Judge bans media cameras in Brian Kohberger case, offering new way to watch Moscow trial
The judge overseeing the case against Brian Kohberger, the suspect in the killings of four University of Idaho students, released a ruling Monday publicly setting his own news rules regarding cameras in the courtroom during Kohberger’s trial.
Judge John Judge of Idaho’s 2nd Judicial Circuit in Latah County previously said he would allow the cameras but wanted more “control over them.” In the court order, the judge said he would grant Kohberger’s request to “remove cameras” operated by the media, including video and still photography. Instead, a court-operated camera will broadcast the trial live, which the public will be able to watch online on the judge’s YouTube channel.
The judge said in his order that this route “will ensure the public will continue to be able to see the proceedings for themselves if they are unable to attend the hearings in person.” The ruling was filed at 5 p.m. Friday and was posted on the Idaho Judiciary’s website Monday.
And in a case that has received intense national attention, so is Kohberger, 28 Accused of stabbing Four University of I students were shot to death in an off-campus home in Moscow in November 2022. The victims were seniors Kylie Goncalves and Madison Mugen, both 21; and junior Zana Kernodle and freshman Ethan Chapin, both 20.
The decision comes after months of disagreement — hammered out through court documents and hearings — between the defense team and the media over whether cameras could prejudice jurors.
The judge’s order is unlikely to please either party. The defense had requested that all cameras be banned, while the media requested that they be allowed to take their own footage.
Kohberger’s defense team said media photographers and videographers had disobeyed the judge’s prior instructions to avoid focusing exclusively on Kohberger, the Idaho statesman. Previously mentioned.
“The concept of almost removing that kind of sideshow of what’s being put out there, we think is going to be an important way to take away the sensationalism of this case, and kind of reduce it to the words on the page, hopefully,” Logsdon said at a court hearing in October.
The judge agreed with that assessment in his order, noting that “media cameras, both still and video, have and continue to zoom in on Kohberger,” despite a previous ruling that the media should not photograph Kohberger as he enters or exits the courtroom.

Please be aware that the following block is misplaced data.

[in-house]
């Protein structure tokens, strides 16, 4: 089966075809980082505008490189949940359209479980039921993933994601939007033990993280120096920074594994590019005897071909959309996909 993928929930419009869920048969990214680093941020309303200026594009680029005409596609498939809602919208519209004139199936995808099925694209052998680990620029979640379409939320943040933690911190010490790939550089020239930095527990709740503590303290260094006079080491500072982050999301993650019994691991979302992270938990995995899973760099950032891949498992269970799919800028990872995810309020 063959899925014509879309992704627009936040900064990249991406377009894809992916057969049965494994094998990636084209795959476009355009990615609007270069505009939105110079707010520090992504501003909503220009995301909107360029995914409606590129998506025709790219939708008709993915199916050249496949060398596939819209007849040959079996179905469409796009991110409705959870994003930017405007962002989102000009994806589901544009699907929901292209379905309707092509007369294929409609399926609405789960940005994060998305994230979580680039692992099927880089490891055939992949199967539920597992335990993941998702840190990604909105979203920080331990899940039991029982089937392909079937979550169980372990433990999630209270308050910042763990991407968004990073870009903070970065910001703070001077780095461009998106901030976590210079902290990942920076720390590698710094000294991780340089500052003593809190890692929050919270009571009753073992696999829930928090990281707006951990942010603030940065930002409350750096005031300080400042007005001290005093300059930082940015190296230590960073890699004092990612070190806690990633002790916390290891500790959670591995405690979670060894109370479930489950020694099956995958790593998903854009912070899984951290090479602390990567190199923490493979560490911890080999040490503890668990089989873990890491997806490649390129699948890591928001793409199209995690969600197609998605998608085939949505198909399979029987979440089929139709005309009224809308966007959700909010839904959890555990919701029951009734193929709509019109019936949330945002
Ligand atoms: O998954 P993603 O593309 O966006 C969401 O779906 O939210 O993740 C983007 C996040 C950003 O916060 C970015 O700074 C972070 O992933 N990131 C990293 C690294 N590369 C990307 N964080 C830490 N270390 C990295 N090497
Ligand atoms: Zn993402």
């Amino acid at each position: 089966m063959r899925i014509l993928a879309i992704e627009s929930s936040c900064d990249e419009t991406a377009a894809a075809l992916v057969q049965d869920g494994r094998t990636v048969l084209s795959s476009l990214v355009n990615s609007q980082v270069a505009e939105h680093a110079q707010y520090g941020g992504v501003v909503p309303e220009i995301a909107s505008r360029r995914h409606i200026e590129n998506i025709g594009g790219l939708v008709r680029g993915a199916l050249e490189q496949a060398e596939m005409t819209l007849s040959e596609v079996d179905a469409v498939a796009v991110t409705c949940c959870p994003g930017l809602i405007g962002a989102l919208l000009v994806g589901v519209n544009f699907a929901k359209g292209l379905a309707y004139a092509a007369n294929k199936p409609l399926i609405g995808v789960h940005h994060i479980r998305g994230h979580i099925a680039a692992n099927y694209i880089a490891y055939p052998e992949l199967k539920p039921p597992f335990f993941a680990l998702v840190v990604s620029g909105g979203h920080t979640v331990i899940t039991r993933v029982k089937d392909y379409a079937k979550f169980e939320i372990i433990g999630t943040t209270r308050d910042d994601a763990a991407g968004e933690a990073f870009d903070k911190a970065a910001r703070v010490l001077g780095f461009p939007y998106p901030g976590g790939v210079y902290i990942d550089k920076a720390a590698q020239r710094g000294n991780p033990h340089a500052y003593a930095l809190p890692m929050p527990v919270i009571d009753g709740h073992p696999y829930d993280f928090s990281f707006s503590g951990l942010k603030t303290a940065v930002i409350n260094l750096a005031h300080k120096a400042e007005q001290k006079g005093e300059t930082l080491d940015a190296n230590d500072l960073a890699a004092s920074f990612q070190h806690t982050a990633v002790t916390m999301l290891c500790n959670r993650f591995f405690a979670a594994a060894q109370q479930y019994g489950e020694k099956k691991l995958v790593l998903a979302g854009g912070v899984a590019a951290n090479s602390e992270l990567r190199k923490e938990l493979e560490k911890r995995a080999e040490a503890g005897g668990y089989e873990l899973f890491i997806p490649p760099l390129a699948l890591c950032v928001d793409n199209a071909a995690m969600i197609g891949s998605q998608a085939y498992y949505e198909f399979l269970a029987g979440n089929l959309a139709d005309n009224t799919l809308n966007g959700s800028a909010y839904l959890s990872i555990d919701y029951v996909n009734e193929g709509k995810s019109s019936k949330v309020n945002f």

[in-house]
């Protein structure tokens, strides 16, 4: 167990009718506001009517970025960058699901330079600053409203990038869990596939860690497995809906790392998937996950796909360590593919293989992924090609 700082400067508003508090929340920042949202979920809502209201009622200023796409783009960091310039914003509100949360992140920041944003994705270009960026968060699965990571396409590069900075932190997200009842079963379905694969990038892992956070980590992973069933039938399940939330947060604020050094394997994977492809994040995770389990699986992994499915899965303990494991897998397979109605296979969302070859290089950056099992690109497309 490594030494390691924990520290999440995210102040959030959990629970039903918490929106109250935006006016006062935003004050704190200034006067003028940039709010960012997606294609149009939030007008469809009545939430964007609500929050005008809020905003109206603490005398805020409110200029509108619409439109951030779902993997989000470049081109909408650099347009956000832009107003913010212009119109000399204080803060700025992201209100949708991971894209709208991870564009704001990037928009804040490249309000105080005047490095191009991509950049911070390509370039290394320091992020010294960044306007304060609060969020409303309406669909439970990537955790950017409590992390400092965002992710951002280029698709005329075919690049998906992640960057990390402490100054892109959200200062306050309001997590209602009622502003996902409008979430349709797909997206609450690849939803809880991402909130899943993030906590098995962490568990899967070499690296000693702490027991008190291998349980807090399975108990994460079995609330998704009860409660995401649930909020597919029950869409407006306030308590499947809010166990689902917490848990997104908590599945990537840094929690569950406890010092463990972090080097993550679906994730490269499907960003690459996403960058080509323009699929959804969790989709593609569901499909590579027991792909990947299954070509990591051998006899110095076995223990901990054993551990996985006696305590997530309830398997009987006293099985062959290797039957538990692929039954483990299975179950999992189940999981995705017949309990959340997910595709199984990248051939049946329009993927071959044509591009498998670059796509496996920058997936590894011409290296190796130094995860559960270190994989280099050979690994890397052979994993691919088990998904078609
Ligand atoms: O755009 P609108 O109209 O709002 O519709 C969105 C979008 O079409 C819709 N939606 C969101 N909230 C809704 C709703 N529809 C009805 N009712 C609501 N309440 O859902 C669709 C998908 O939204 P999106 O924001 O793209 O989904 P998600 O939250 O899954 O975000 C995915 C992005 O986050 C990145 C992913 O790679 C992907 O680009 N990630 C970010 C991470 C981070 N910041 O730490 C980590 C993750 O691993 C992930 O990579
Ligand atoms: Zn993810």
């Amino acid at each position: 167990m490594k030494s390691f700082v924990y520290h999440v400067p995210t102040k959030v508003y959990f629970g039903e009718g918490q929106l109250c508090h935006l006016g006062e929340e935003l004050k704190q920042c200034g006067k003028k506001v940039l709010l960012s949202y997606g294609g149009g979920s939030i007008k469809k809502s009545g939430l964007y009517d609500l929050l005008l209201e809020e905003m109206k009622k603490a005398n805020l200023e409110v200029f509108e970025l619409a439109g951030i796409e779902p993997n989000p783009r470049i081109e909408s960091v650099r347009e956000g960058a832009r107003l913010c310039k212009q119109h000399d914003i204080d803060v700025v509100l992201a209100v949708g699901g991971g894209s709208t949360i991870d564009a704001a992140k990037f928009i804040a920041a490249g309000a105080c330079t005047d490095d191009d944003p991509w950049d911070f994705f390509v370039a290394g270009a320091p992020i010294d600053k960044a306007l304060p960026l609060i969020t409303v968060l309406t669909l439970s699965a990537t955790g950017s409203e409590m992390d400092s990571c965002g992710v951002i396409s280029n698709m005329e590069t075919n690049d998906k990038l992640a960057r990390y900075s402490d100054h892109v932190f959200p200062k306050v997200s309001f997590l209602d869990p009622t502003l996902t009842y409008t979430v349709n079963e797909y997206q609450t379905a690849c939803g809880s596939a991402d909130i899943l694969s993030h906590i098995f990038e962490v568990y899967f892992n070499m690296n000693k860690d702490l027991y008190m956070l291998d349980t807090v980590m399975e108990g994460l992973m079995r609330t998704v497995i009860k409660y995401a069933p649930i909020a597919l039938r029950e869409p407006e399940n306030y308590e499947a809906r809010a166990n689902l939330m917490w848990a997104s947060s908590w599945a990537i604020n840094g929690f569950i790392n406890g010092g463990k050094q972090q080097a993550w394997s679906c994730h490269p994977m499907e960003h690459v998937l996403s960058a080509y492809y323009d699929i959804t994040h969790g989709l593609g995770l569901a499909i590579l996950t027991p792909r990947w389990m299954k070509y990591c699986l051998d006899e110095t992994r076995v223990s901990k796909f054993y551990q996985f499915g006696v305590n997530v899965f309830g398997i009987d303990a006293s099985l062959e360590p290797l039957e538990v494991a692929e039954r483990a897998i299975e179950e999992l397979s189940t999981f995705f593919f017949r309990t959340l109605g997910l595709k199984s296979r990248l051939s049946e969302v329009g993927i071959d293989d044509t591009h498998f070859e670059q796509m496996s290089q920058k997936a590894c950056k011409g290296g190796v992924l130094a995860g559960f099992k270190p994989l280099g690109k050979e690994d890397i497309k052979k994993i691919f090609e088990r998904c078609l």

“The intense focus on Kuhberger and all of his movements, coupled with negative headlines and news articles, is what led the court to conclude that sustained media coverage of photographs and video should not be allowed inside the courtroom,” the judge wrote.
The judge also acknowledged concerns that people would zoom camera lenses on defense documents in court and create a burden on bailiffs who could be called to monitor members of the media.
While the Latah County District Attorney’s Office was more acknowledging the importance of the media, it also leaned toward banning the cameras and said photos and videos of photographic evidence from the crime and testimonies of vulnerable witnesses would be released.
Wendy Olson, a former U.S. attorney for Idaho, represented a coalition of about two dozen media outlets, including the Statesman, and argued at a hearing in October in favor of allowing the cameras. She defended maintaining camera access in the courtroom on First Amendment grounds, saying it could help limit the spread of misinformation about the case by non-journalist commentators, the Statesman previously reported.
The Goncalves family and some members of Cornwoodle’s family also publicly supported the use of cameras in the courtroom.
“The answer is not less sunlight, but more,” Olson told the judge. “The public and this community will be better served by having those cameras in the courtroom.”
The judge denied that the media had any “First Amendment or other constitutional right to record” Idaho court proceedings, according to the order.
Kuhberger faces four counts of first-degree murder and one count of felony burglary. A trial date has not yet been set after Kohberger waived his right to a speedy trial, but prosecutors have already announced their intention to pursue the death penalty if a jury finds him guilty, the Statesman reports.